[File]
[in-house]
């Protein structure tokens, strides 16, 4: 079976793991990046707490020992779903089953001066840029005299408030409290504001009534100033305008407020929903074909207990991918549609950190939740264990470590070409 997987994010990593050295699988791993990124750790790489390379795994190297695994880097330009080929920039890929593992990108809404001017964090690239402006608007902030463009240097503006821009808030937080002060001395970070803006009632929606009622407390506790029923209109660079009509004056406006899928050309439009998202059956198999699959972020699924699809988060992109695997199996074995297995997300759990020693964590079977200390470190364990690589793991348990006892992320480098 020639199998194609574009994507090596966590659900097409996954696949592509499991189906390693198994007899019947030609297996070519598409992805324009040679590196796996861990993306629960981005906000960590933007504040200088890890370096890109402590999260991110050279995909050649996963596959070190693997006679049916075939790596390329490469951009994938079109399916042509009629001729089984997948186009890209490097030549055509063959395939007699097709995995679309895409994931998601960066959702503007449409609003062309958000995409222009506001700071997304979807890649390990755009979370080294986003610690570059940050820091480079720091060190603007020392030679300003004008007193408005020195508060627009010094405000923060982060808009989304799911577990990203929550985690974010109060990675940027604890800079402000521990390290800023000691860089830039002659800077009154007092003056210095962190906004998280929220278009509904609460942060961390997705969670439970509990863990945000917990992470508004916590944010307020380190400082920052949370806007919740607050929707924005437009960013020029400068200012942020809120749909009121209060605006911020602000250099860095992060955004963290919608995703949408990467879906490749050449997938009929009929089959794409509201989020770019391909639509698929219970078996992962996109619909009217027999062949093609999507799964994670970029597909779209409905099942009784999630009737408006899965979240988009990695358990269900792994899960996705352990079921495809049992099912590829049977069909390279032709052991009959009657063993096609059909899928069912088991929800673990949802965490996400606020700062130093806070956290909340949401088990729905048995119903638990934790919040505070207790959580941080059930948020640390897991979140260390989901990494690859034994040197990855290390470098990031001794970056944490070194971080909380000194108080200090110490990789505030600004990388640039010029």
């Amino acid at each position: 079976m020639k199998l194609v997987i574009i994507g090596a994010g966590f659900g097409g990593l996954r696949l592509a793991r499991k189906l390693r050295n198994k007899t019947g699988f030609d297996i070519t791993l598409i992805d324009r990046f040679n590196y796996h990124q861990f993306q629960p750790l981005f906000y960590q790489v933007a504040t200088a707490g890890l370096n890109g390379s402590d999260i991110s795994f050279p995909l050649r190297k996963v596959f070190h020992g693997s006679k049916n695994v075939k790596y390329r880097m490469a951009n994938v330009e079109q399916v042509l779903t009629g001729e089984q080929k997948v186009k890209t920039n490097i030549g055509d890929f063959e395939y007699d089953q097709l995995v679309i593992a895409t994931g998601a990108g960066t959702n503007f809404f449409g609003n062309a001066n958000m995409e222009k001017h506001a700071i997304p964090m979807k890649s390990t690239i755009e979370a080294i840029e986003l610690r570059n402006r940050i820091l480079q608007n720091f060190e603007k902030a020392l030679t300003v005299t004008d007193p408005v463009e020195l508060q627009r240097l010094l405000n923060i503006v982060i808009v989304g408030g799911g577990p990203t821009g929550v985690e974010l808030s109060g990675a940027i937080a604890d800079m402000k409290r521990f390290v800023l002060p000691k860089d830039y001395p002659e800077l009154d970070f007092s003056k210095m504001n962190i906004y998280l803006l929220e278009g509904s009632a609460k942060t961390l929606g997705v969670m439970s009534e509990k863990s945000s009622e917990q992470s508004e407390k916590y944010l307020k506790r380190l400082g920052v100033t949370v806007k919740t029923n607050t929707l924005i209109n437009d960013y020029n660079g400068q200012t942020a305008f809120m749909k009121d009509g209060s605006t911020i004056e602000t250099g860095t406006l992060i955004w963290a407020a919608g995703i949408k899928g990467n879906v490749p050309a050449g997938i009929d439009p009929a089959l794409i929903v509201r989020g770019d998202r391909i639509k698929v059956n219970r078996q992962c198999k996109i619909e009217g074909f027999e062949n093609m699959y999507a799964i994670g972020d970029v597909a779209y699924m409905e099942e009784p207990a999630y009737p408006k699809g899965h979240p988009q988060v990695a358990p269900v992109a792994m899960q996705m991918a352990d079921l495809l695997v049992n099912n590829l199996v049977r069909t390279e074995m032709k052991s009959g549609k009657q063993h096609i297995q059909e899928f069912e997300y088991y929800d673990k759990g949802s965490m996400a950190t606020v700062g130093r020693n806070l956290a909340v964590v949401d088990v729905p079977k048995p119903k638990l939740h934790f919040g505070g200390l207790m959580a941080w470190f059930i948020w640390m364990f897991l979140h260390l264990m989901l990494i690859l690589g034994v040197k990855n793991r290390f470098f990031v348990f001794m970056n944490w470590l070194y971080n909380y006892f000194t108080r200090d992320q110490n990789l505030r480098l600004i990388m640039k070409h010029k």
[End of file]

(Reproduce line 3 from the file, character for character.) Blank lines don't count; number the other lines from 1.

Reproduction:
């Amino acid at each position: 079976m020639k199998l194609v997987i574009i994507g090596a994010g966590f659900g097409g990593l996954r696949l592509a793991r499991k189906l390693r050295n198994k007899t019947g699988f030609d297996i070519t791993l598409i992805d324009r990046f040679n590196y796996h990124q861990f993306q629960p750790l981005f906000y960590q790489v933007a504040t200088a707490g890890l370096n890109g390379s402590d999260i991110s795994f050279p995909l050649r190297k996963v596959f070190h020992g693997s006679k049916n695994v075939k790596y390329r880097m490469a951009n994938v330009e079109q399916v042509l779903t009629g001729e089984q080929k997948v186009k890209t920039n490097i030549g055509d890929f063959e395939y007699d089953q097709l995995v679309i593992a895409t994931g998601a990108g960066t959702n503007f809404f449409g609003n062309a001066n958000m995409e222009k001017h506001a700071i997304p964090m979807k890649s390990t690239i755009e979370a080294i840029e986003l610690r570059n402006r940050i820091l480079q608007n720091f060190e603007k902030a020392l030679t300003v005299t004008d007193p408005v463009e020195l508060q627009r240097l010094l405000n923060i503006v982060i808009v989304g408030g799911g577990p990203t821009g929550v985690e974010l808030s109060g990675a940027i937080a604890d800079m402000k409290r521990f390290v800023l002060p000691k860089d830039y001395p002659e800077l009154d970070f007092s003056k210095m504001n962190i906004y998280l803006l929220e278009g509904s009632a609460k942060t961390l929606g997705v969670m439970s009534e509990k863990s945000s009622e917990q992470s508004e407390k916590y944010l307020k506790r380190l400082g920052v100033t949370v806007k919740t029923n607050t929707l924005i209109n437009d960013y020029n660079g400068q200012t942020a305008f809120m749909k009121d009509g209060s605006t911020i004056e602000t250099g860095t406006l992060i955004w963290a407020a919608g995703i949408k899928g990467n879906v490749p050309a050449g997938i009929d439009p009929a089959l794409i929903v509201r989020g770019d998202r391909i639509k698929v059956n219970r078996q992962c198999k996109i619909e009217g074909f027999e062949n093609m699959y999507a799964i994670g972020d970029v597909a779209y699924m409905e099942e009784p207990a999630y009737p408006k699809g899965h979240p988009q988060v990695a358990p269900v992109a792994m899960q996705m991918a352990d079921l495809l695997v049992n099912n590829l199996v049977r069909t390279e074995m032709k052991s009959g549609k009657q063993h096609i297995q059909e899928f069912e997300y088991y929800d673990k759990g949802s965490m996400a950190t606020v700062g130093r020693n806070l956290a909340v964590v949401d088990v729905p079977k048995p119903k638990l939740h934790f919040g505070g200390l207790m959580a941080w470190f059930i948020w640390m364990f897991l979140h260390l264990m989901l990494i690859l690589g034994v040197k990855n793991r290390f470098f990031v348990f001794m970056n944490w470590l070194y971080n909380y006892f000194t108080r200090d992320q110490n990789l505030r480098l600004i990388m640039k070409h010029k």